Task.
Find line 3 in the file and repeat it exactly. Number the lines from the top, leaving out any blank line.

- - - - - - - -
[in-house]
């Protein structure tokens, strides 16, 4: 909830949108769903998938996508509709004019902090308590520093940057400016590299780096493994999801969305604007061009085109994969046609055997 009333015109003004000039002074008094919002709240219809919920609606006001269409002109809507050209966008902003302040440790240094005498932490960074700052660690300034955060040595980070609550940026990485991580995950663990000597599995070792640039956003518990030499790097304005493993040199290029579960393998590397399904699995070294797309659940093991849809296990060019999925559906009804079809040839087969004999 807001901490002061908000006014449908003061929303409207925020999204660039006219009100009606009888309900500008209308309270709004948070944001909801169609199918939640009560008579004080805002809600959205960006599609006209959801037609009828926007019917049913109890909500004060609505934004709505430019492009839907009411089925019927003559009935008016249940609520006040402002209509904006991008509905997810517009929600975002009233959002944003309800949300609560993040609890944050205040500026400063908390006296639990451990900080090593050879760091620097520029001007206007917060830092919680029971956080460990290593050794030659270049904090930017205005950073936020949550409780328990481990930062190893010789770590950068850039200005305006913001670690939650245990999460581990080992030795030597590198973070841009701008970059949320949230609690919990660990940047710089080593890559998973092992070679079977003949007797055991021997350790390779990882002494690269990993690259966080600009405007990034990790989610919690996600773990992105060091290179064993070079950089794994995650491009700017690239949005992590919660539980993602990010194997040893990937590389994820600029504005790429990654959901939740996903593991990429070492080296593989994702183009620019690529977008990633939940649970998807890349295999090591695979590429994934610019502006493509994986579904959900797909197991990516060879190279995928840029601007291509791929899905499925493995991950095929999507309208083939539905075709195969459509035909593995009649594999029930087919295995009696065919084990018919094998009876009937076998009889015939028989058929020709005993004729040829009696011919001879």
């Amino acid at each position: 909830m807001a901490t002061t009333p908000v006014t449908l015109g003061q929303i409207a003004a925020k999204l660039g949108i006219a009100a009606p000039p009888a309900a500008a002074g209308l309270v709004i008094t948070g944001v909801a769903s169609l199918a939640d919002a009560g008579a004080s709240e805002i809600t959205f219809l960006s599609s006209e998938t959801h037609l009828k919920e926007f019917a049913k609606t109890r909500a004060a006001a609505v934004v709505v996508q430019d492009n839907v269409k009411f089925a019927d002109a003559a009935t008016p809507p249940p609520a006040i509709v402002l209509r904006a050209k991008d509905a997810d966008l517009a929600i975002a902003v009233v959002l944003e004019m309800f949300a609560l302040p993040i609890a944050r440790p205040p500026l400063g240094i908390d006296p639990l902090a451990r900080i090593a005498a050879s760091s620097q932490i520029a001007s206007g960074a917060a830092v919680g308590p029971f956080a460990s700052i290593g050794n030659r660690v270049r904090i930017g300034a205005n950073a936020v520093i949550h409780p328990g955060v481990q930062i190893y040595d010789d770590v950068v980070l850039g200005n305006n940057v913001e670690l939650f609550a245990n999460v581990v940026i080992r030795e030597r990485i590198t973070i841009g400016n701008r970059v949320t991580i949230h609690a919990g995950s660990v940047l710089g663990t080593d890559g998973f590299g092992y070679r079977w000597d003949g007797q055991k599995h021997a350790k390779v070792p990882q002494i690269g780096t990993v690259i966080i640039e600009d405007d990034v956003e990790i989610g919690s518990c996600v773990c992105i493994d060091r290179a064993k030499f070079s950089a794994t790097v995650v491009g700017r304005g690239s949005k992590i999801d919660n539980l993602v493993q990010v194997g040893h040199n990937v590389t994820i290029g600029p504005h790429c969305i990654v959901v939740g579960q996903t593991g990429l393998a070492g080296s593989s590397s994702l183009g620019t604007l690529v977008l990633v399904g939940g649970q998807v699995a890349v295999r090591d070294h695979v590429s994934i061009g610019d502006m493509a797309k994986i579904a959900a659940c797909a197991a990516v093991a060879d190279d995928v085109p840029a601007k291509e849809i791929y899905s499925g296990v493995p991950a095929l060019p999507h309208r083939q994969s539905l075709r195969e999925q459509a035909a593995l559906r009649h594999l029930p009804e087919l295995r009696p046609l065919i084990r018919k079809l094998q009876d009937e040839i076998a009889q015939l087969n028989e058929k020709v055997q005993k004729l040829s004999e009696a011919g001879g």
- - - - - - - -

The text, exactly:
């Amino acid at each position: 909830m807001a901490t002061t009333p908000v006014t449908l015109g003061q929303i409207a003004a925020k999204l660039g949108i006219a009100a009606p000039p009888a309900a500008a002074g209308l309270v709004i008094t948070g944001v909801a769903s169609l199918a939640d919002a009560g008579a004080s709240e805002i809600t959205f219809l960006s599609s006209e998938t959801h037609l009828k919920e926007f019917a049913k609606t109890r909500a004060a006001a609505v934004v709505v996508q430019d492009n839907v269409k009411f089925a019927d002109a003559a009935t008016p809507p249940p609520a006040i509709v402002l209509r904006a050209k991008d509905a997810d966008l517009a929600i975002a902003v009233v959002l944003e004019m309800f949300a609560l302040p993040i609890a944050r440790p205040p500026l400063g240094i908390d006296p639990l902090a451990r900080i090593a005498a050879s760091s620097q932490i520029a001007s206007g960074a917060a830092v919680g308590p029971f956080a460990s700052i290593g050794n030659r660690v270049r904090i930017g300034a205005n950073a936020v520093i949550h409780p328990g955060v481990q930062i190893y040595d010789d770590v950068v980070l850039g200005n305006n940057v913001e670690l939650f609550a245990n999460v581990v940026i080992r030795e030597r990485i590198t973070i841009g400016n701008r970059v949320t991580i949230h609690a919990g995950s660990v940047l710089g663990t080593d890559g998973f590299g092992y070679r079977w000597d003949g007797q055991k599995h021997a350790k390779v070792p990882q002494i690269g780096t990993v690259i966080i640039e600009d405007d990034v956003e990790i989610g919690s518990c996600v773990c992105i493994d060091r290179a064993k030499f070079s950089a794994t790097v995650v491009g700017r304005g690239s949005k992590i999801d919660n539980l993602v493993q990010v194997g040893h040199n990937v590389t994820i290029g600029p504005h790429c969305i990654v959901v939740g579960q996903t593991g990429l393998a070492g080296s593989s590397s994702l183009g620019t604007l690529v977008l990633v399904g939940g649970q998807v699995a890349v295999r090591d070294h695979v590429s994934i061009g610019d502006m493509a797309k994986i579904a959900a659940c797909a197991a990516v093991a060879d190279d995928v085109p840029a601007k291509e849809i791929y899905s499925g296990v493995p991950a095929l060019p999507h309208r083939q994969s539905l075709r195969e999925q459509a035909a593995l559906r009649h594999l029930p009804e087919l295995r009696p046609l065919i084990r018919k079809l094998q009876d009937e040839i076998a009889q015939l087969n028989e058929k020709v055997q005993k004729l040829s004999e009696a011919g001879g």